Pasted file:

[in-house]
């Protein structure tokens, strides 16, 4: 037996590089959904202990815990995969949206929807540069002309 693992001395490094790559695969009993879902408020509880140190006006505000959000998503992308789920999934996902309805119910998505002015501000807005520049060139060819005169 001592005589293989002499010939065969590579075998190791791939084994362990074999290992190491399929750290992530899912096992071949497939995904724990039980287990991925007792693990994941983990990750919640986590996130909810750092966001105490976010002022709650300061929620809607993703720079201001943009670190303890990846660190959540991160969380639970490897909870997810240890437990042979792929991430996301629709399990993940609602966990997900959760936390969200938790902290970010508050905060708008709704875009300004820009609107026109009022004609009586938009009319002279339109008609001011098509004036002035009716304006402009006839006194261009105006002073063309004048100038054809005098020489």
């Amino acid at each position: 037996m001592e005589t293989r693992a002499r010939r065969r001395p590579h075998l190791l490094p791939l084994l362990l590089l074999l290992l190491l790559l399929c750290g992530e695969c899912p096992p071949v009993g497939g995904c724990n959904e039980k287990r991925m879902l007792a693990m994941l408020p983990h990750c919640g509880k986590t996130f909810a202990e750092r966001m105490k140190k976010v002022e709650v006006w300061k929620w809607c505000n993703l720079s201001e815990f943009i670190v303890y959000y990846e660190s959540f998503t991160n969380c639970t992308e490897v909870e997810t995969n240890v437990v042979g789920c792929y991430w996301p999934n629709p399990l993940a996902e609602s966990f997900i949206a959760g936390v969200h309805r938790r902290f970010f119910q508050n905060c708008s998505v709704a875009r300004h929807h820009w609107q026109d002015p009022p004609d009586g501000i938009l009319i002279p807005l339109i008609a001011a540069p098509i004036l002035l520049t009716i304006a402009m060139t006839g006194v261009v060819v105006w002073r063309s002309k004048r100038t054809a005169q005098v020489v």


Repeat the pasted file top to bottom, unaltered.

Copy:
[in-house]
């Protein structure tokens, strides 16, 4: 037996590089959904202990815990995969949206929807540069002309 693992001395490094790559695969009993879902408020509880140190006006505000959000998503992308789920999934996902309805119910998505002015501000807005520049060139060819005169 001592005589293989002499010939065969590579075998190791791939084994362990074999290992190491399929750290992530899912096992071949497939995904724990039980287990991925007792693990994941983990990750919640986590996130909810750092966001105490976010002022709650300061929620809607993703720079201001943009670190303890990846660190959540991160969380639970490897909870997810240890437990042979792929991430996301629709399990993940609602966990997900959760936390969200938790902290970010508050905060708008709704875009300004820009609107026109009022004609009586938009009319002279339109008609001011098509004036002035009716304006402009006839006194261009105006002073063309004048100038054809005098020489």
């Amino acid at each position: 037996m001592e005589t293989r693992a002499r010939r065969r001395p590579h075998l190791l490094p791939l084994l362990l590089l074999l290992l190491l790559l399929c750290g992530e695969c899912p096992p071949v009993g497939g995904c724990n959904e039980k287990r991925m879902l007792a693990m994941l408020p983990h990750c919640g509880k986590t996130f909810a202990e750092r966001m105490k140190k976010v002022e709650v006006w300061k929620w809607c505000n993703l720079s201001e815990f943009i670190v303890y959000y990846e660190s959540f998503t991160n969380c639970t992308e490897v909870e997810t995969n240890v437990v042979g789920c792929y991430w996301p999934n629709p399990l993940a996902e609602s966990f997900i949206a959760g936390v969200h309805r938790r902290f970010f119910q508050n905060c708008s998505v709704a875009r300004h929807h820009w609107q026109d002015p009022p004609d009586g501000i938009l009319i002279p807005l339109i008609a001011a540069p098509i004036l002035l520049t009716i304006a402009m060139t006839g006194v261009v060819v105006w002073r063309s002309k004048r100038t054809a005169q005098v020489v």